A new law championed by Sen. Susan Collins has big implications for Maine’s scenic byways and the communities that benefit from the added tourism these special roads attract.

Collins was the primary sponsor of the Reviving America’s Scenic Byways Act of 2019 in the Senate, where it passed unanimously last month. Collins said she sponsored the bill because Maine’s scenic byways provide locals and tourists alike with spectacular views and memorable experiences, and that byways spur much-needed economic activity throughout our state.

The National Scenic Byways Program was created by Congress in 1991, and since then 150 roads around the country have been designated as National Scenic Byways, including four here in Maine.

The designation is very meaningful: National Scenic Byways are sought out by travelers from around the world because they present opportunities for an ideal American “road trip.” Drivers are assured of seeing stunning scenic beauty, iconic local character, or important historic, natural or cultural sites. Many scenic byways also offer opportunities for outdoor recreation.

Unfortunately, Congress let support for the program lapse in 2012, and it has sat dormant since, with no new National Scenic Byways named and no active promotion of the program by the Federal Highway Administration.

The new law, signed by the president Sept. 22, requires the U.S. secretary of transportation to restart the nomination process within 90 days and designate a new round of National Scenic Byways within one year.


Tourism is Maine’s top industry, and scenic byways are proven to attract travelers. The Maine Office of Tourism routinely highlights the state’s scenic byways program, one of the oldest in the country, to prospective visitors on its website and newsletter.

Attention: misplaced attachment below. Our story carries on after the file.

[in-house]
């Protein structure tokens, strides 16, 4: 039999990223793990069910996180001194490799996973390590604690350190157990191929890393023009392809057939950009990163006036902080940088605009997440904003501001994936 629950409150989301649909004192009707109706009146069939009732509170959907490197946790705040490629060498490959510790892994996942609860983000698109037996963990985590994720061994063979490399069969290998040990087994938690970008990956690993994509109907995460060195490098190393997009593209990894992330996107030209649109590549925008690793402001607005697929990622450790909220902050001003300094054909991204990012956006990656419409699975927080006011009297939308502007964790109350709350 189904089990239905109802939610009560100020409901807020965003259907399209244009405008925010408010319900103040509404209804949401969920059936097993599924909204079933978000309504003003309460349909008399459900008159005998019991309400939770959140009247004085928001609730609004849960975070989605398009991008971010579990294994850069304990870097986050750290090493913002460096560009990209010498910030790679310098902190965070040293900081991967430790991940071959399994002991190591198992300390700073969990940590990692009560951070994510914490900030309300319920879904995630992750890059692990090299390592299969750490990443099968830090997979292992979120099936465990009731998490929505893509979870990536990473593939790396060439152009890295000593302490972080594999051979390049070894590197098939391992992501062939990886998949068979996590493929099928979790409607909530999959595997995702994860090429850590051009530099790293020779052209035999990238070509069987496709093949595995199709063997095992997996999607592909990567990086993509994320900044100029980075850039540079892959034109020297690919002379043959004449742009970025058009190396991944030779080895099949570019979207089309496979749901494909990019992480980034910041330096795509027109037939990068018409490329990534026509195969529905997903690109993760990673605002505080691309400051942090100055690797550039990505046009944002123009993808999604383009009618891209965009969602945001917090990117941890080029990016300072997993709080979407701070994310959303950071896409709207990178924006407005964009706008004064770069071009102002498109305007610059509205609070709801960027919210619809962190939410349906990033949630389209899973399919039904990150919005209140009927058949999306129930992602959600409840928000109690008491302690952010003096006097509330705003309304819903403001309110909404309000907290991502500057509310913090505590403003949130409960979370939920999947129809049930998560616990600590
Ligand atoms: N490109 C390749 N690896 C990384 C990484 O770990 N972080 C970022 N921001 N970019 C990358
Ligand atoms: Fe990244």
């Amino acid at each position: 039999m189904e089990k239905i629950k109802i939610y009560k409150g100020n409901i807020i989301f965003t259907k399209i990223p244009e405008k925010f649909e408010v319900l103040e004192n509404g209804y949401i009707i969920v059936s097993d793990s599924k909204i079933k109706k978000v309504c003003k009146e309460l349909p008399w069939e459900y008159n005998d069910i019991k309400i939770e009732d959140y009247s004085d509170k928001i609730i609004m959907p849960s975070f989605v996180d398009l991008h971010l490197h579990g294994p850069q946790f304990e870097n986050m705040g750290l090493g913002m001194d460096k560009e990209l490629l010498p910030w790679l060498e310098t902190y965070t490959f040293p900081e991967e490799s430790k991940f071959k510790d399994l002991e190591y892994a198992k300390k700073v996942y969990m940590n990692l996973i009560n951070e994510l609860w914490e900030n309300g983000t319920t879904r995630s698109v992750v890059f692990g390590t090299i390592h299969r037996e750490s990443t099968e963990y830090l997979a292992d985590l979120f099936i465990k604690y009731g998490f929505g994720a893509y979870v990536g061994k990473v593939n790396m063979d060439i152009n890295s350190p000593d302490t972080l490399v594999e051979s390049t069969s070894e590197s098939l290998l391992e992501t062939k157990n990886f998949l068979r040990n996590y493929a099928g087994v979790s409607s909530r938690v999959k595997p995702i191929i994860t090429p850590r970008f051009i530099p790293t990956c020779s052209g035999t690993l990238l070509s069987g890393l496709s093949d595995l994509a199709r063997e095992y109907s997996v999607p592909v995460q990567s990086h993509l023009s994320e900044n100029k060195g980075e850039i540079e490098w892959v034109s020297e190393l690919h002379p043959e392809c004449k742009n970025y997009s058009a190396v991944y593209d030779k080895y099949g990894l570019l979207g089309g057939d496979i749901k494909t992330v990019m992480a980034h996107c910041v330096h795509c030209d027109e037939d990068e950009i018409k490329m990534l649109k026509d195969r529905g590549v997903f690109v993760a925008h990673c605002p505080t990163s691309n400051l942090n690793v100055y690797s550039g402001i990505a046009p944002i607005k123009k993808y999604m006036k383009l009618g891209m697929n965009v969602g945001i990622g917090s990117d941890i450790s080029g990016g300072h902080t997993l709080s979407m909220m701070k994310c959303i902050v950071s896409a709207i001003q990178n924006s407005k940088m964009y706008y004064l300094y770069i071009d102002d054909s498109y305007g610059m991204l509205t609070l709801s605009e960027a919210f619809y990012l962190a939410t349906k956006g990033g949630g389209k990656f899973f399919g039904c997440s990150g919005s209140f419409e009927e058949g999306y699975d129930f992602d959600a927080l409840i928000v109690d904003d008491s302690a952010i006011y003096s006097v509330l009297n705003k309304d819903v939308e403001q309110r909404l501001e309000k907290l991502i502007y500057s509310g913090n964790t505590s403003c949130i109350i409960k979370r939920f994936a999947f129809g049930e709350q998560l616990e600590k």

If you haven’t yet, I encourage you to make a point of visiting each of Maine’s four National Scenic Byways:

• The Acadia All-American Road begins on Route 3 in Trenton before moving on to Mount Desert Island, through Bar Harbor and into Acadia National Park. The views are so distinctive that it’s one of only 30 National Scenic Byways nationally to have attained the “All-American Road” designation.

• The Old Canada Road National Scenic Byway travels 78 miles along Route 201 from the town of Solon to the Canadian border, following the Kennebec River and old trading routes of the Abenaki. Towns like Bingham and Jackman offer relaxing places to stop, while brilliant foliage, abundant moose and other wildlife provide continuous enjoyment.

Rangeley Lakes National Scenic Byway winds around the Appalachian Mountain ridgeline before dropping to rolling valleys and hills.  The Height of Land on Route 17 is one of Maine’s most picturesque overlooks, with spectacular views of several lakes and densely forested mountainsides.

Schoodic National Scenic Byway will show you a quieter side of Acadia National Park and its neighboring communities.  The 29-mile route takes travelers through small fishing towns, around sheltered harbors and past dramatic coastlines.

In addition to these federally designated routes, there are 10 picturesque Maine state scenic byways to enjoy. These roads can be found on the state’s Explore Maine website.

The new law means that Maine’s four National Scenic Byways will once again benefit from the support and recognition provided by an active federal program, and stakeholders along our state-designated byways will be able to seek the national designation and the increased attention it carries.

As we enter the height of leaf-peeping season, let’s all treat ourselves to a drive on one or more of Maine’s scenic byways and support our local communities along the way!

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